Aloha pilot asks court to dismiss Mesa lawsuit
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Aloha Airlines pilot Mike Uslan will ask a U.S. District Court on Monday in Phoenix to dismiss a lawsuit by Mesa Air Group Inc. alleging Uslan's involvement in a Web site critical of Mesa's new interisland carrier, go!
Mesa claims Uslan has admitted providing material for dontflygo.com. Mesa said the site posted content that defamed and made false statements about Mesa.
Uslan has testified that he has never been the owner of the site or controlled or managed its content. In the motion being heard Monday, Uslan's attorney will argue that filing the case in Arizona was a bid to make his defense more difficult.
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Aloha Airlines pilot Mike Uslan makes about $68,000 a year flying Boeing 737-200s from Honolulu to the neighbor islands.
Mesa Air Group Inc., which operates the 1-year-old Hawaii carrier go!, has annual revenue in excess of $1.3 billion.
In a case pitting David against Goliath, the 37-year-old pilot and his Honolulu-based attorney, Jeffrey Miller, will ask U.S. District Judge James Teilborg on Monday in Phoenix to dismiss a lawsuit that Mesa brought against Uslan in January for his alleged involvement in an anti-go! Web site. A motion filed by the Hawaii-based Uslan and his attorney seeks to dismiss the complaint due to lack of jurisdiction.
"You just can't sue somebody in a distant court," said Miller, noting that Uslan hasn't physically been in Arizona since 2003. "You have to sue in a local court. (Phoenix-based) Mesa chose to sue in Phoenix to make it more expensive and difficult for Mr. Uslan."
A former Mesa pilot, Uslan, a fourth-year first officer, has been outspoken against go! because of what go!'s presence might mean to Aloha's survival. He wrote letters to newspapers and had a leadership role in an opposition group calling itself H.E.R.O. (Hawaii's airline Employees Repelling Ornstein). That grass-roots group was disbanded shortly after Uslan's participation with about 20 other airline employees last November in signing anti-Semitic and profane slurs on a T-shirt that was mailed to Mesa Chairman and Chief Executive Jonathan Ornstein.
Uslan also has been linked by Mesa to the Web site dontflygo.com, which posted articles and commentary critical of Mesa and Ornstein. But in court documents, Uslan testified that he has never been the registered owner of the site or controlled or managed its content.
Mesa claims in its lawsuit that Uslan has admitted involvement in providing material for the dontflygo Web site. Mesa said the site posted content that defamed Mesa, made false statements, and competed unfairly by using Mesa's trade names and service marks as meta tags. Mesa said the meta tags, which are Web codes that identify characteristics and topics of pages for search engines, directed potential customers conducting Internet searches with Mesa's name to the "defamatory Web site."
Since the suit was filed, the Web site, which is run by an unidentified individual or group, has been stripped of much of its content and now only contains links to stories and other Web sites.
The suit by Mesa against Uslan raises the question of when Constitutionally-guaranteed free speech becomes defamation. Honolulu media attorney Jeff Portnoy, acknowledging he has limited information on the case, said defamation on the Internet is not that different than print.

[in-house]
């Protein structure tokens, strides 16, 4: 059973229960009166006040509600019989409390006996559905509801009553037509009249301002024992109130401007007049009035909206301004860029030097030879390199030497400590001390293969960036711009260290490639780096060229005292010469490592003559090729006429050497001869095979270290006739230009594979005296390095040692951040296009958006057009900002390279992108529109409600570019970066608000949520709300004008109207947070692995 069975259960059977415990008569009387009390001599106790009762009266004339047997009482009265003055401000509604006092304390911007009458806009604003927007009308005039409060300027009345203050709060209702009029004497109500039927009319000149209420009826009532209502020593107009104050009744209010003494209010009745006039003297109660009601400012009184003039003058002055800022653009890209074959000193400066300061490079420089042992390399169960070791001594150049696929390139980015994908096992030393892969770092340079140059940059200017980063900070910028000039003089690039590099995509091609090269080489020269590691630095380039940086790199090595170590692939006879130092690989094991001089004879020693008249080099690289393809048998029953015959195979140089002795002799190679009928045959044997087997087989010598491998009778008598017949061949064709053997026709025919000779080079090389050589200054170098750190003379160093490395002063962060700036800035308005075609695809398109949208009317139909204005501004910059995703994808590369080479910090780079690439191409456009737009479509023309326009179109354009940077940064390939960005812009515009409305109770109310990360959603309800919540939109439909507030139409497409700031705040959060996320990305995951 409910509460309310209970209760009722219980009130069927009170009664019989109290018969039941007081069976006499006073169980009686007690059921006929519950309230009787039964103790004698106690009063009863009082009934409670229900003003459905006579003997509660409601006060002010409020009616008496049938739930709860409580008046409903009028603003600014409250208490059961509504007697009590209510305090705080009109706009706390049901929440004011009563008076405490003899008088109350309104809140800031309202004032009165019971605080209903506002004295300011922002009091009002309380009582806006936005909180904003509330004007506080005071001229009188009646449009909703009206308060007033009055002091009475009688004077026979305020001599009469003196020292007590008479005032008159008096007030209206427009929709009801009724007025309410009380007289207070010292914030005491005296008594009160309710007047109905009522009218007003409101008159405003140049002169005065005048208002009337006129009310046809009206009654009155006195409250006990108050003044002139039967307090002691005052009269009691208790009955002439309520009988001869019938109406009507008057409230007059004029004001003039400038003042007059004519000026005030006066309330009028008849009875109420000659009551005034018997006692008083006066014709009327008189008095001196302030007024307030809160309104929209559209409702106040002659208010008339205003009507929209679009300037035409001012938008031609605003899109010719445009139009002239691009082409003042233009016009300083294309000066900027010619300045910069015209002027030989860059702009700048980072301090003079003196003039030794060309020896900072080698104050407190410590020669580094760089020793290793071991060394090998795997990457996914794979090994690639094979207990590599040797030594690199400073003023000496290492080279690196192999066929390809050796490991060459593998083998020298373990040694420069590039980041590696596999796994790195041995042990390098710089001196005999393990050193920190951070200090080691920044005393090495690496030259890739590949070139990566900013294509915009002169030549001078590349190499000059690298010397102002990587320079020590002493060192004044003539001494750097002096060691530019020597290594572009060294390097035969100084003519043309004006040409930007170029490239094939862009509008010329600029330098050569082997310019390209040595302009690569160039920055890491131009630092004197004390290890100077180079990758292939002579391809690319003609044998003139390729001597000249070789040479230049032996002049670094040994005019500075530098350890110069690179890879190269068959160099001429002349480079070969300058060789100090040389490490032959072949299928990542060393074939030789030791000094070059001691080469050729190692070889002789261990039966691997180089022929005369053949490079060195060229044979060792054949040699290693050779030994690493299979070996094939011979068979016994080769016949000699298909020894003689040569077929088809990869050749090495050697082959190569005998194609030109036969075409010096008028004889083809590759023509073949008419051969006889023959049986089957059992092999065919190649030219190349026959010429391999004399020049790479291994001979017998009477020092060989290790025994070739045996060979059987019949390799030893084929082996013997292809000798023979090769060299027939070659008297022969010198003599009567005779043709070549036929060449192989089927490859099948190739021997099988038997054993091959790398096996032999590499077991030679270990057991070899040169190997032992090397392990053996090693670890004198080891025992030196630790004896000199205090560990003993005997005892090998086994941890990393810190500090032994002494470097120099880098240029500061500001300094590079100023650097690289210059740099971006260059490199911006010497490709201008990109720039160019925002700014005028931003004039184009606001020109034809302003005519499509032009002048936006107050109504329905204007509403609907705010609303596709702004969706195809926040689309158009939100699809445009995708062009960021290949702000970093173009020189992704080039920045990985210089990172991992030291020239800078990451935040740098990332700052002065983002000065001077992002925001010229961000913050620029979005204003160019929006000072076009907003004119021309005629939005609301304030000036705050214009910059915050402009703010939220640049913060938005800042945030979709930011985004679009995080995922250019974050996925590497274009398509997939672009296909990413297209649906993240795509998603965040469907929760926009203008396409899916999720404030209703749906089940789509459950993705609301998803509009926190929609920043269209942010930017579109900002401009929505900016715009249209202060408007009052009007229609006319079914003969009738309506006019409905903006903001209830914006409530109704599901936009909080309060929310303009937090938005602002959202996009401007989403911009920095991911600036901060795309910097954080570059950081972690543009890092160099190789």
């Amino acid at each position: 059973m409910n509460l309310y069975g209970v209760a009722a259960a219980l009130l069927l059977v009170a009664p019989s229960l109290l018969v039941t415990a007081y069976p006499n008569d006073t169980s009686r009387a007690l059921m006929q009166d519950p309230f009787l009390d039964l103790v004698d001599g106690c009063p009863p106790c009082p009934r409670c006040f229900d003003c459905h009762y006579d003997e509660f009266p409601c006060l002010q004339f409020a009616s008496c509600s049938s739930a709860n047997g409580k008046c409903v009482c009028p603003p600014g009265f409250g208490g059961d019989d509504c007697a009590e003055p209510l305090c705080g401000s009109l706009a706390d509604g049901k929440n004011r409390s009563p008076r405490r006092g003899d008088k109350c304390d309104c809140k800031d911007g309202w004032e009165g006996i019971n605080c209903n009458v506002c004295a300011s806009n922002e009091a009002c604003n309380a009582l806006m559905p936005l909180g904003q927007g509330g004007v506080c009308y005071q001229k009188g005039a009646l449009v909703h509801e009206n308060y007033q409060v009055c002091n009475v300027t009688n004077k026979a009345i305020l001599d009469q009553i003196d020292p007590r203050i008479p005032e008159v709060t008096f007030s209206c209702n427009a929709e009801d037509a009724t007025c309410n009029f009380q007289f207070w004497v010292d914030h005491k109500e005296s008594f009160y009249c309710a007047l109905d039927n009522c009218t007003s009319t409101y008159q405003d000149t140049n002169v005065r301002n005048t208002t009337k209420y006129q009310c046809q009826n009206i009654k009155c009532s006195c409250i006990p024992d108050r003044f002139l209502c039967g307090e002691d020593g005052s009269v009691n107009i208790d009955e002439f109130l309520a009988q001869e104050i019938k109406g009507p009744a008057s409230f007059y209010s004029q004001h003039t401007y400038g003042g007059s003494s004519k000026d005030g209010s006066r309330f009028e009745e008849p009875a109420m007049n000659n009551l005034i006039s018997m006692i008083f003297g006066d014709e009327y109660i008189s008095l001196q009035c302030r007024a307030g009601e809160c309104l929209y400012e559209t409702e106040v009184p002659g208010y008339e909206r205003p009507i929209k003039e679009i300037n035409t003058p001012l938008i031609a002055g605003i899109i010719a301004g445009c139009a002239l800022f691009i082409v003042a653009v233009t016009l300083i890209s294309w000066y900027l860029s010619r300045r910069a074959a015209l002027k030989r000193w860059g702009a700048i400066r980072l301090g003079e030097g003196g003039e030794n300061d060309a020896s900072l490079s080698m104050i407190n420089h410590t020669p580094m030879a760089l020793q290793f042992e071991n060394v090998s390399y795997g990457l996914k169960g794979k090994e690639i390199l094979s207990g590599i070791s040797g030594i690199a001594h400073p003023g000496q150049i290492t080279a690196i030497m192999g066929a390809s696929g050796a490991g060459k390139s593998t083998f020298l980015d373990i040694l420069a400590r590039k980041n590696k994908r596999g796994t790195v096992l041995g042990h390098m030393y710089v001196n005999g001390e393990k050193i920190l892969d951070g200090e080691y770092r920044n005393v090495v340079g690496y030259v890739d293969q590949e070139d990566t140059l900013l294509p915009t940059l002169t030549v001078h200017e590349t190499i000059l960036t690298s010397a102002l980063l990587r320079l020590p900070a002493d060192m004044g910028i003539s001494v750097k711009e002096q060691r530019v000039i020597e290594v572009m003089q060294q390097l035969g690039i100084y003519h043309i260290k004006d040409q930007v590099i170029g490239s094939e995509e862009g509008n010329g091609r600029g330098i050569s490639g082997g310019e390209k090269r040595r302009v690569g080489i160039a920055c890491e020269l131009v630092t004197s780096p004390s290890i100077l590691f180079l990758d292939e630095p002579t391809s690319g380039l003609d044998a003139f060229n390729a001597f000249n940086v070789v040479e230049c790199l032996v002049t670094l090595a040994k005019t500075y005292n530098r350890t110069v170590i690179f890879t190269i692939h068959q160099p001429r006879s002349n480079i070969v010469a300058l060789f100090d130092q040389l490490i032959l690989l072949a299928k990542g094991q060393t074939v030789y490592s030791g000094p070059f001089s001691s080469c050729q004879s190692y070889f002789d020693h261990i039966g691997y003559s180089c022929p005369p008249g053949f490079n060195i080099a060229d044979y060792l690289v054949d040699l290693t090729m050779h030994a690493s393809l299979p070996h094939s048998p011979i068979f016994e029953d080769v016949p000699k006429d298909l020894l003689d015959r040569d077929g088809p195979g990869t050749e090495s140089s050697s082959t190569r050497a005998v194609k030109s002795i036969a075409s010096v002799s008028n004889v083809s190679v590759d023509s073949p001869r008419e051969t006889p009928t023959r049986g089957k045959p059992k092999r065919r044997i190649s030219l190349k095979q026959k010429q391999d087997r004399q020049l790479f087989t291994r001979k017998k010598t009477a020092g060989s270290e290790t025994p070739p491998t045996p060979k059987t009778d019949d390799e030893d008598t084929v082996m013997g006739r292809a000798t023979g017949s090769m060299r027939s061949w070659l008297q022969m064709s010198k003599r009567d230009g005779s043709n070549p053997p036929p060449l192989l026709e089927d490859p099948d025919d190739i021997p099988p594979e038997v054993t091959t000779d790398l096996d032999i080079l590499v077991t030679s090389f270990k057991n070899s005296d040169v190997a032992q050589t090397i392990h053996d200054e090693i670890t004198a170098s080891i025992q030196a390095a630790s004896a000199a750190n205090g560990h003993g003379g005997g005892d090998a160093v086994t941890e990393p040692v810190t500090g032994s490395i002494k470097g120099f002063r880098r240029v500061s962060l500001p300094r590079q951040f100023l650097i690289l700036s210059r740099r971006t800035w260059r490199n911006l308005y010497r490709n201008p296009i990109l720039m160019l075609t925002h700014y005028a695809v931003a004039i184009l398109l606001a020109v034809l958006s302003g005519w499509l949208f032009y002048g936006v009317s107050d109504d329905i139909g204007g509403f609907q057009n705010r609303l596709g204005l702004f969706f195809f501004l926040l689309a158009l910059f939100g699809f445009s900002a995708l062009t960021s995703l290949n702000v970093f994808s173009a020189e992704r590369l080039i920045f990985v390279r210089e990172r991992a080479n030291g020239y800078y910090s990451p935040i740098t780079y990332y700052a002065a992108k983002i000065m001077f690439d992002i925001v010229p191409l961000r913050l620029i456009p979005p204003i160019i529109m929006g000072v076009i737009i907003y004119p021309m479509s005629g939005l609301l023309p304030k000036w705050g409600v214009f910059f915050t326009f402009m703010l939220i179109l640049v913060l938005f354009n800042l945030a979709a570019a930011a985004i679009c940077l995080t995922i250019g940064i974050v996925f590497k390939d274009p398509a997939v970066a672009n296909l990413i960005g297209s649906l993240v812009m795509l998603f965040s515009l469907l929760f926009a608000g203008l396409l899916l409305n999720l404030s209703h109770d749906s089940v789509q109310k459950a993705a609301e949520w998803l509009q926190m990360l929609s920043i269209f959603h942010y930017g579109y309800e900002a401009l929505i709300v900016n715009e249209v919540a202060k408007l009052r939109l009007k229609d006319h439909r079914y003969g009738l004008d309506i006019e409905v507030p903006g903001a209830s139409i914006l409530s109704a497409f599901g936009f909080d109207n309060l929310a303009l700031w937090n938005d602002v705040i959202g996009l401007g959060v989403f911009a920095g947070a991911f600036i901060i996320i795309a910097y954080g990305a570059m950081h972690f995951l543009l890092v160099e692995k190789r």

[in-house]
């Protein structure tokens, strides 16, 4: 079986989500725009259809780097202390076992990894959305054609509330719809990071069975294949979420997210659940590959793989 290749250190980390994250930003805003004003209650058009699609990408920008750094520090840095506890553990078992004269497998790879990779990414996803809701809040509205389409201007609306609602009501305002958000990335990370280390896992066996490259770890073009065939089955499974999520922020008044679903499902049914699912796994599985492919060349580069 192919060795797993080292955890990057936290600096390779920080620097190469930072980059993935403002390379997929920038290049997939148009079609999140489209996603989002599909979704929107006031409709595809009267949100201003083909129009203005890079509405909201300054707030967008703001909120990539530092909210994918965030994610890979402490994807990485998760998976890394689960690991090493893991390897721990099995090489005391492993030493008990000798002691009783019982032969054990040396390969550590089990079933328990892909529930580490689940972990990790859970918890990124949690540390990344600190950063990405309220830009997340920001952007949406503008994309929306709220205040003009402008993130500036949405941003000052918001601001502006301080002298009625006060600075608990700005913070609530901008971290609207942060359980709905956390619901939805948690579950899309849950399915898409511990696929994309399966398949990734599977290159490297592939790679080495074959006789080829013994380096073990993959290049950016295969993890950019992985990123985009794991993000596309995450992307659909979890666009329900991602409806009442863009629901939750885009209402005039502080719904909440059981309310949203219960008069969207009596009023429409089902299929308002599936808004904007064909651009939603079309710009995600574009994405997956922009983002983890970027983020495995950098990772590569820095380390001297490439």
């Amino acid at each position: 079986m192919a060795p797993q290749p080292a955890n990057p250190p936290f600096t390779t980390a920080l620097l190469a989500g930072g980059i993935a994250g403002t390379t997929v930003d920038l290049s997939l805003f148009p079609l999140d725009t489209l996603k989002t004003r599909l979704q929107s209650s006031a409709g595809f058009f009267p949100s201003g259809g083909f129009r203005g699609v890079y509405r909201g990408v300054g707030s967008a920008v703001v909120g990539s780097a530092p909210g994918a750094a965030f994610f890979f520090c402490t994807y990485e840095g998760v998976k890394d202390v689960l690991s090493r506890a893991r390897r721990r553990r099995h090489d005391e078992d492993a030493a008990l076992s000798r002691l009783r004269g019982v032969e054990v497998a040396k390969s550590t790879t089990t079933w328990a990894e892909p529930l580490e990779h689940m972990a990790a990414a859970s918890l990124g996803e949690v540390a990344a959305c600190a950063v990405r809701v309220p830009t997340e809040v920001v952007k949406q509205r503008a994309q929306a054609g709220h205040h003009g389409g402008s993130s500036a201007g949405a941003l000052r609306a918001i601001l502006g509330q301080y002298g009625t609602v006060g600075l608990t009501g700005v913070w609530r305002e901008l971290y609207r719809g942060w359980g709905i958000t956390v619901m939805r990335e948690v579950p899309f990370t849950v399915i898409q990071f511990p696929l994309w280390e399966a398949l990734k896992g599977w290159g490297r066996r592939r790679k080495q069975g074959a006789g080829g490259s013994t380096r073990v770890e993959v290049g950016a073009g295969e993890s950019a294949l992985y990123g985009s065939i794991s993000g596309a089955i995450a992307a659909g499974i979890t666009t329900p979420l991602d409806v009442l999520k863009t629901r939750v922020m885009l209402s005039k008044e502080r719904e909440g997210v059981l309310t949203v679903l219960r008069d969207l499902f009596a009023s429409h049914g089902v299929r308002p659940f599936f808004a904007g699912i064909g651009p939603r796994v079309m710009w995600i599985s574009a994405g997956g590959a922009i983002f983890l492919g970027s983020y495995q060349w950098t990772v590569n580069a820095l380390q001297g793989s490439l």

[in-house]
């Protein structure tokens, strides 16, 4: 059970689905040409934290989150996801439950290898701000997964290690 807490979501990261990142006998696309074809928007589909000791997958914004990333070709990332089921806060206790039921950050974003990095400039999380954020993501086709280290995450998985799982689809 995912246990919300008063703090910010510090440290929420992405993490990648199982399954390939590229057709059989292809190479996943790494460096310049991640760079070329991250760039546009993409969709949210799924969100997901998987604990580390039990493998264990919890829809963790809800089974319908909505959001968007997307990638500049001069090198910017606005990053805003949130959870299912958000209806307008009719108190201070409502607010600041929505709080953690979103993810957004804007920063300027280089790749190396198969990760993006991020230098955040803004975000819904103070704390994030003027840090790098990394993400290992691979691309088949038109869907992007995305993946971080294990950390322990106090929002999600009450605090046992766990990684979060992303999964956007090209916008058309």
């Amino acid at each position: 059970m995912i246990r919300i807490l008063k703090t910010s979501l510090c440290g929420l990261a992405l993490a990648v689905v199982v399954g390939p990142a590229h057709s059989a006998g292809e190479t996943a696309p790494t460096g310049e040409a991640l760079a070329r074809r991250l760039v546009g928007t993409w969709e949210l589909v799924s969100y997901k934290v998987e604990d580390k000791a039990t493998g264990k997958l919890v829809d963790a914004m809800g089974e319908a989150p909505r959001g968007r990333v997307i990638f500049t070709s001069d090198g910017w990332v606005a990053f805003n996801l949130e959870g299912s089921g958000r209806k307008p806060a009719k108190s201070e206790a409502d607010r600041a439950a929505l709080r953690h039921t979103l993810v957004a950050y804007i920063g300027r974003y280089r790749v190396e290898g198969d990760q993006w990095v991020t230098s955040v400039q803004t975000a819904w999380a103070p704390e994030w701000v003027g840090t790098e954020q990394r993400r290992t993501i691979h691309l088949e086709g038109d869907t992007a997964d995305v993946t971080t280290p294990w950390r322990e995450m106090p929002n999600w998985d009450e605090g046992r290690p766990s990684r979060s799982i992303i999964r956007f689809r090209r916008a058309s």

"It often comes down to whether the statements are true or whether statements are protected opinion," he said.
Portnoy said these types of suits filed by big corporations "to silence Internet critics are becoming very fashionable."
"They have mixed success, but are clearly David versus Goliath cases. Sometimes David wins."
Uslan already has spent in excess of $10,000 in legal fees on the case, according to his attorney, and is seeking contributions through the Web site, www.mesavsuslan.com, to help defray costs.
"I don't make enough to pay for meritless lawsuits," Uslan said.
Miller contends that Mesa decided to make Uslan "the poster boy for H.E.R.O" and to sue him in order to find out through deposition and discovery who's responsible for the anti-go! Web site.
"He's the whipping boy," Miller said.
Some industry insiders have questioned why Mesa and Ornstein would sue the pilot of a rival airline. Ornstein said yesterday he had been advised by his attorneys not to comment on ongoing litigation. However, after receiving the H.E.R.O. T-shirt in November, Ornstein said: "We're all deeply offended by it, and if this is the level that people have gone to, it's a bad strategy."
Uslan said yesterday the suit has "no merits" and he doesn't know why "Ornstein hates me."
He said the suit has him stressed out.
"It's impacted my life immensely," Uslan said. "It has made my family stronger because speaking out against inequities and inconsistencies, it's the right thing to do ethically and morally. I speak the truth. The truth is on my side. I have nothing to gain from this lawsuit."
David Banmiller, president and chief executive of Aloha, declined to comment ahead of the hearing. But he and Aloha are clearly interested observers. Aloha has alleged in a lawsuit against Mesa that the carrier is offering unrealistic fares to drive Aloha out of business, and has used proprietary information obtained as a potential bidder during Aloha's bankruptcy.